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  1. #91
    Analytical Dreamer Coriolis's Avatar
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    Quote Originally Posted by gromit View Post
    Can you address these statements, not from an idealogical standpoint, but from a practical standpoint? How does it look on the ground, etc...

    I know this thread is about healthcare, but I just read something interesting today, that the education level of an individual's parents play a significant role in his or her academic success in the United States (and some other countries, I think they mentioned Germany and Poland), while in other countries, the individual's academic success was not statistically linked to the parents' education level to as high a degree.
    Not only that, but maintaining one's health* is necessary for academic success, as well as for holding down a job to support your family. Health care expenses/debt are also a significant factor in home foreclosures, personal bankruptcy, and other financial hardship for people who otherwise would have no trouble remaining self-sufficient. The issues are therefore not unrelated.

    * As an example, to the extent that health, for kids, includes being adequately fed, this has motivated WIC, food stamps, reduced cost school lunch, and school breakfast. Take just the breakfast program. Studies show students who eat breakfast perform significantly better. Our choices include: (1) provide breakfast at school; (2) get families to provide it at home; or (3) tolerate substantial segments of the school population going without through no fault of their own (they're kids, after all). We can argue about the merits of (1) and (2), but the one that is truly unacceptable is (3). That, of course, is what happens by people who are process-oriented rather than goal-oriented, and put short-term gains first; and that is what I mean about effectiveness.
    I've been called a criminal, a terrorist, and a threat to the known universe. But everything you were told is a lie. The truth is, they've taken our freedom, our home, and our future. The time has come for all humanity to take a stand...

  2. #92
    LL P. Stewie Beorn's Avatar
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    In regards to the broader questions here I think what really matters is whether there's an environment of equal oppurtunity to the extent that it's possible for someone to make a better life for themselves than their parents had and in turn invest in their kids so that they can have a better life. In the past this was possible in the U.S. merely through hard work and wise choices privilege could be gained by each successive generation. Now things are looking a little bleaker for everyone.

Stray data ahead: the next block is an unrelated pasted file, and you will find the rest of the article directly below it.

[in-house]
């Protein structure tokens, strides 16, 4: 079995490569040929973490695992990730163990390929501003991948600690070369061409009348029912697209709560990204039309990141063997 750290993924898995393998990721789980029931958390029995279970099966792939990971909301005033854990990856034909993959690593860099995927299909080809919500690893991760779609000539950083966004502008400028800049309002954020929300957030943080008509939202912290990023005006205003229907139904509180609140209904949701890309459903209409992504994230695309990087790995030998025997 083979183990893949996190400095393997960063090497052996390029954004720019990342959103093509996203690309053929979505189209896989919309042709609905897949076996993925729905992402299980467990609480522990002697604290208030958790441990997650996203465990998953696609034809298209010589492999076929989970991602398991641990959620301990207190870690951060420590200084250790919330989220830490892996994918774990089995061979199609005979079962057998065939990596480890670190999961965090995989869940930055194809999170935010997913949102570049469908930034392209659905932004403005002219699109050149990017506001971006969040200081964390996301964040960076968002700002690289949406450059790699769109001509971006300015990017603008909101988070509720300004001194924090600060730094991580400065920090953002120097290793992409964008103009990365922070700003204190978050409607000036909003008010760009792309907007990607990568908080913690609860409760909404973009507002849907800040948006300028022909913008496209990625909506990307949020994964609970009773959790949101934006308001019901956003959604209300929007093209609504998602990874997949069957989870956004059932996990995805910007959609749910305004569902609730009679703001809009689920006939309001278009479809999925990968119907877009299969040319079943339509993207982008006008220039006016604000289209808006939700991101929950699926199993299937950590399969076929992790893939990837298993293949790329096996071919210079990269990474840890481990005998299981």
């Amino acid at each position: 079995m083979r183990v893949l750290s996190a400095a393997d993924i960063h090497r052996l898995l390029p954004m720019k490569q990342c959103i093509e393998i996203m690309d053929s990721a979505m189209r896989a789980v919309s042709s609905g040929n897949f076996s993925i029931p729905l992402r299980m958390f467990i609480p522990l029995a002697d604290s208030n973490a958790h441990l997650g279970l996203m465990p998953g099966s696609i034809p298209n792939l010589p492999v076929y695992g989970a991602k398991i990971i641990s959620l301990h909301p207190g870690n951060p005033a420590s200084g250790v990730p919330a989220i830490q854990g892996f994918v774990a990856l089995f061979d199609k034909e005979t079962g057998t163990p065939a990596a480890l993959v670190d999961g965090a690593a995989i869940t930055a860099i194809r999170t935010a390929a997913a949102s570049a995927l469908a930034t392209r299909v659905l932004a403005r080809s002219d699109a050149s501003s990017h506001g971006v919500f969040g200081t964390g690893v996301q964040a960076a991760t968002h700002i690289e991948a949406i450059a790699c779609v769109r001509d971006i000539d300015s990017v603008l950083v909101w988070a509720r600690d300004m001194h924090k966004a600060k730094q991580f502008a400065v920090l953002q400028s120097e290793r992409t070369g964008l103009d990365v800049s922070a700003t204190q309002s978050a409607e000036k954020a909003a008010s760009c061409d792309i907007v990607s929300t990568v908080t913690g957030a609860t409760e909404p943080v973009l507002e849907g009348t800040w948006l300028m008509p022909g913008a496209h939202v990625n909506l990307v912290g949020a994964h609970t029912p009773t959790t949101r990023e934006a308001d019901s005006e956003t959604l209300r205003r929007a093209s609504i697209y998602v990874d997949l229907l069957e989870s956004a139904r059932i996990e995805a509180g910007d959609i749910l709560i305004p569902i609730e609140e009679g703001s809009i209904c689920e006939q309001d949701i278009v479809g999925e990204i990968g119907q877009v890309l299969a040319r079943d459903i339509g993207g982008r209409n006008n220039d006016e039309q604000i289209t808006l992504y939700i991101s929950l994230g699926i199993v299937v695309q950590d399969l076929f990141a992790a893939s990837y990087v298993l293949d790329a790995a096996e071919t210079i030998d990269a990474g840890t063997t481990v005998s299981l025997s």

Still over the long haul I look back and can appreciate the gain in privilege my family has seen. Both of my grandparents were very poor. One set lived in government housing their whole lives and the other grew up on poor farms in WV and even though my granddad strarted making a blue collar salary they still only lived in houses without indoor plumbing until my mom was about 13. Neither of my parents had college degrees, but my father was smart and took an entry-level job at an early computer company and taught himself how to become a software engineer. I now have a very significant amount of education and more opportunity than my grandparents could dream even taking into consideration my current job situation and the recession.
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  3. #93
    Senior Member King sns's Avatar
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    I'm not a political or economic guru by any stretch of the imagination. My problem with ObamaCare is that it will be difficult to afford at first. It could drive the cost of health services down, but it's now mandatory to be insured, so why wouldn't the market stay expensive for a while? I don't know if we can afford that stress right now. I don't disagree with it completely, I'm pretty democratic, I would rather take care of everyone than each for their own mentality.

    I think this kind of forced change makes me nervous and I don't know what kind of repercussions we'll have from making those kinds of sacrifices. The government shutdown seems like an interesting topic of conversation and hard on people who work for the government, but then we may help more people in the long run, I can't tell.
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  4. #94
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    Rebelling against Obama is almost as stupid as obedience. In either case you let yourself be defined by what he tells you to do.

  5. #95
    Seriously Delirious Udog's Avatar
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    I know approval for Obamacare is generally pretty low. Are there any numbers that compare the opinion of Obamacare vs. the opinion of the current health care system? I can't help but to think that despite American's disapproving Obamacare, they disapprove of the current system even more, which is why Republicans largely failed with their "repeal Obamacare" platform in 2012.

  6. #96
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    Quote Originally Posted by Udog View Post
    I know approval for Obamacare is generally pretty low. Are there any numbers that compare the opinion of Obamacare vs. the opinion of the current health care system? I can't help but to think that despite American's disapproving Obamacare, they disapprove of the current system even more, which is why Republicans largely failed with their "repeal Obamacare" platform in 2012.
    Yes, a large majority are dissatisfied with the current healthcare system.

    When Obama's first inauguration was met with "I know he's the antichrist" statements (yes, this is a firsthand account of Texas mentality) you really can't expect any initiative by his party to be met with much warmth.

  7. #97
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    Quote Originally Posted by Coriolis View Post